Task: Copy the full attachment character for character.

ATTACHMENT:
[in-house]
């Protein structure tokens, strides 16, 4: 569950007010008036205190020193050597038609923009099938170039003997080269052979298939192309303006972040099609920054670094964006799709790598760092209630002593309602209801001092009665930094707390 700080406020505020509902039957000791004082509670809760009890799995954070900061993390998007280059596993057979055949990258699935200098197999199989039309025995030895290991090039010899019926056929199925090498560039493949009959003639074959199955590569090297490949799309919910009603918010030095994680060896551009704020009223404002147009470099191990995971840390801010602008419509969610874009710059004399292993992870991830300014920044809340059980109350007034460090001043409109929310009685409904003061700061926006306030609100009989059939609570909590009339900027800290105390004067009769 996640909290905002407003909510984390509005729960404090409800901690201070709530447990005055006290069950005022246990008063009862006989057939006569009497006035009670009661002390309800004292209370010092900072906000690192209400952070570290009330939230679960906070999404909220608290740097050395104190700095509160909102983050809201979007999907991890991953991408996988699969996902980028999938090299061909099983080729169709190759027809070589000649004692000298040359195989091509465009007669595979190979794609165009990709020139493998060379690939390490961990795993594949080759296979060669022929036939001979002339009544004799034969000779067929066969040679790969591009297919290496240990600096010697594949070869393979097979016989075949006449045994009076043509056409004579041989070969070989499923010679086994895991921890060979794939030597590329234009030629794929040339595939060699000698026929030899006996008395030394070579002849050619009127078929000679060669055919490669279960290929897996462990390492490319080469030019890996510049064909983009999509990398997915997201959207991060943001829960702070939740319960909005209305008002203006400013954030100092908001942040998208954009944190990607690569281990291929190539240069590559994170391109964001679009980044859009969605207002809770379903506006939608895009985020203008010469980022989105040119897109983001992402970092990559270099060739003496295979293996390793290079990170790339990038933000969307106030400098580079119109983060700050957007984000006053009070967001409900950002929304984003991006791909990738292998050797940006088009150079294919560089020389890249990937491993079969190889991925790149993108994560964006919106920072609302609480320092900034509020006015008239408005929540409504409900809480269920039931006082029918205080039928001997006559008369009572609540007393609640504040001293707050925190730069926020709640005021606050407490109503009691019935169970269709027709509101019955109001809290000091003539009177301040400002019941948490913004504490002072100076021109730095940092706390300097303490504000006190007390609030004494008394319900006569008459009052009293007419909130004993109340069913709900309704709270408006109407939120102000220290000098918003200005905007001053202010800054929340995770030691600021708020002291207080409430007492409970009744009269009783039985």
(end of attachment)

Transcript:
[in-house]
């Protein structure tokens, strides 16, 4: 569950007010008036205190020193050597038609923009099938170039003997080269052979298939192309303006972040099609920054670094964006799709790598760092209630002593309602209801001092009665930094707390 700080406020505020509902039957000791004082509670809760009890799995954070900061993390998007280059596993057979055949990258699935200098197999199989039309025995030895290991090039010899019926056929199925090498560039493949009959003639074959199955590569090297490949799309919910009603918010030095994680060896551009704020009223404002147009470099191990995971840390801010602008419509969610874009710059004399292993992870991830300014920044809340059980109350007034460090001043409109929310009685409904003061700061926006306030609100009989059939609570909590009339900027800290105390004067009769 996640909290905002407003909510984390509005729960404090409800901690201070709530447990005055006290069950005022246990008063009862006989057939006569009497006035009670009661002390309800004292209370010092900072906000690192209400952070570290009330939230679960906070999404909220608290740097050395104190700095509160909102983050809201979007999907991890991953991408996988699969996902980028999938090299061909099983080729169709190759027809070589000649004692000298040359195989091509465009007669595979190979794609165009990709020139493998060379690939390490961990795993594949080759296979060669022929036939001979002339009544004799034969000779067929066969040679790969591009297919290496240990600096010697594949070869393979097979016989075949006449045994009076043509056409004579041989070969070989499923010679086994895991921890060979794939030597590329234009030629794929040339595939060699000698026929030899006996008395030394070579002849050619009127078929000679060669055919490669279960290929897996462990390492490319080469030019890996510049064909983009999509990398997915997201959207991060943001829960702070939740319960909005209305008002203006400013954030100092908001942040998208954009944190990607690569281990291929190539240069590559994170391109964001679009980044859009969605207002809770379903506006939608895009985020203008010469980022989105040119897109983001992402970092990559270099060739003496295979293996390793290079990170790339990038933000969307106030400098580079119109983060700050957007984000006053009070967001409900950002929304984003991006791909990738292998050797940006088009150079294919560089020389890249990937491993079969190889991925790149993108994560964006919106920072609302609480320092900034509020006015008239408005929540409504409900809480269920039931006082029918205080039928001997006559008369009572609540007393609640504040001293707050925190730069926020709640005021606050407490109503009691019935169970269709027709509101019955109001809290000091003539009177301040400002019941948490913004504490002072100076021109730095940092706390300097303490504000006190007390609030004494008394319900006569008459009052009293007419909130004993109340069913709900309704709270408006109407939120102000220290000098918003200005905007001053202010800054929340995770030691600021708020002291207080409430007492409970009744009269009783039985």